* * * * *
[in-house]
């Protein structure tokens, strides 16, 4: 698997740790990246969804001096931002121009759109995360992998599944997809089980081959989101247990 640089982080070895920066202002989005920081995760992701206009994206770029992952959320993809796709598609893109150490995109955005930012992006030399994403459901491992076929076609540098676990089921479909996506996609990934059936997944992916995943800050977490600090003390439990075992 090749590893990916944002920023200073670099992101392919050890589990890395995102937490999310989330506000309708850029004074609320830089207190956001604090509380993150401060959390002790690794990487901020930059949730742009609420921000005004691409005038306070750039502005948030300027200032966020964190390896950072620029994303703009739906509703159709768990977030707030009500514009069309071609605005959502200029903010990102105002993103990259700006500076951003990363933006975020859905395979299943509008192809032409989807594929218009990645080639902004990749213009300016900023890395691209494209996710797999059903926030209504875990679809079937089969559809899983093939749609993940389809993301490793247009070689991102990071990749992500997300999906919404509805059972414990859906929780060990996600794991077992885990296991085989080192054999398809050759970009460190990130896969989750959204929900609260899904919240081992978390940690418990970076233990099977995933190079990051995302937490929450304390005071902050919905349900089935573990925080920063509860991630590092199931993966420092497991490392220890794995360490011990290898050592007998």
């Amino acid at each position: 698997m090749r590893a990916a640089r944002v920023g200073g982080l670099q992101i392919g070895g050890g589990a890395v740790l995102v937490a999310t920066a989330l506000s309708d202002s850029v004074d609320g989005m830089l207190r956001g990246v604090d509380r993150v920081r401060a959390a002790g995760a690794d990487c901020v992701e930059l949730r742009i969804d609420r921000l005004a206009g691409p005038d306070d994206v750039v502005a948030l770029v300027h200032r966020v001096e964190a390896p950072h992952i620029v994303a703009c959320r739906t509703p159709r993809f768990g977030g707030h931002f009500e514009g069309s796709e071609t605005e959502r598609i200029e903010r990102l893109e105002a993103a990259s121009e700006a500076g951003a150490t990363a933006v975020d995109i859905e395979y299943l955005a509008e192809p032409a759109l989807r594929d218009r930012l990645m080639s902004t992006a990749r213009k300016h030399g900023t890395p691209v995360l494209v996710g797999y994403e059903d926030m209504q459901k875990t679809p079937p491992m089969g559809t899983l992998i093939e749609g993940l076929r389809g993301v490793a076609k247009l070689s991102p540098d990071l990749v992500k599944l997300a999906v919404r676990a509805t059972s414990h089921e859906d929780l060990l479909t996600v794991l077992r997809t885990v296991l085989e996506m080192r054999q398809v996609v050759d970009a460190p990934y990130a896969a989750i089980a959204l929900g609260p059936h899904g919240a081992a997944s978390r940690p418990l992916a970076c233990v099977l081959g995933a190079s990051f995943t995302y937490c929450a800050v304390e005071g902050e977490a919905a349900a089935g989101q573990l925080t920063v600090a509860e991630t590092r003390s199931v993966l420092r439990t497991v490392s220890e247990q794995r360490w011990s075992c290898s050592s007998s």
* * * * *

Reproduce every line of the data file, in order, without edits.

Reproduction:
[in-house]
């Protein structure tokens, strides 16, 4: 698997740790990246969804001096931002121009759109995360992998599944997809089980081959989101247990 640089982080070895920066202002989005920081995760992701206009994206770029992952959320993809796709598609893109150490995109955005930012992006030399994403459901491992076929076609540098676990089921479909996506996609990934059936997944992916995943800050977490600090003390439990075992 090749590893990916944002920023200073670099992101392919050890589990890395995102937490999310989330506000309708850029004074609320830089207190956001604090509380993150401060959390002790690794990487901020930059949730742009609420921000005004691409005038306070750039502005948030300027200032966020964190390896950072620029994303703009739906509703159709768990977030707030009500514009069309071609605005959502200029903010990102105002993103990259700006500076951003990363933006975020859905395979299943509008192809032409989807594929218009990645080639902004990749213009300016900023890395691209494209996710797999059903926030209504875990679809079937089969559809899983093939749609993940389809993301490793247009070689991102990071990749992500997300999906919404509805059972414990859906929780060990996600794991077992885990296991085989080192054999398809050759970009460190990130896969989750959204929900609260899904919240081992978390940690418990970076233990099977995933190079990051995302937490929450304390005071902050919905349900089935573990925080920063509860991630590092199931993966420092497991490392220890794995360490011990290898050592007998």
């Amino acid at each position: 698997m090749r590893a990916a640089r944002v920023g200073g982080l670099q992101i392919g070895g050890g589990a890395v740790l995102v937490a999310t920066a989330l506000s309708d202002s850029v004074d609320g989005m830089l207190r956001g990246v604090d509380r993150v920081r401060a959390a002790g995760a690794d990487c901020v992701e930059l949730r742009i969804d609420r921000l005004a206009g691409p005038d306070d994206v750039v502005a948030l770029v300027h200032r966020v001096e964190a390896p950072h992952i620029v994303a703009c959320r739906t509703p159709r993809f768990g977030g707030h931002f009500e514009g069309s796709e071609t605005e959502r598609i200029e903010r990102l893109e105002a993103a990259s121009e700006a500076g951003a150490t990363a933006v975020d995109i859905e395979y299943l955005a509008e192809p032409a759109l989807r594929d218009r930012l990645m080639s902004t992006a990749r213009k300016h030399g900023t890395p691209v995360l494209v996710g797999y994403e059903d926030m209504q459901k875990t679809p079937p491992m089969g559809t899983l992998i093939e749609g993940l076929r389809g993301v490793a076609k247009l070689s991102p540098d990071l990749v992500k599944l997300a999906v919404r676990a509805t059972s414990h089921e859906d929780l060990l479909t996600v794991l077992r997809t885990v296991l085989e996506m080192r054999q398809v996609v050759d970009a460190p990934y990130a896969a989750i089980a959204l929900g609260p059936h899904g919240a081992a997944s978390r940690p418990l992916a970076c233990v099977l081959g995933a190079s990051f995943t995302y937490c929450a800050v304390e005071g902050e977490a919905a349900a089935g989101q573990l925080t920063v600090a509860e991630t590092r003390s199931v993966l420092r439990t497991v490392s220890e247990q794995r360490w011990s075992c290898s050592s007998s």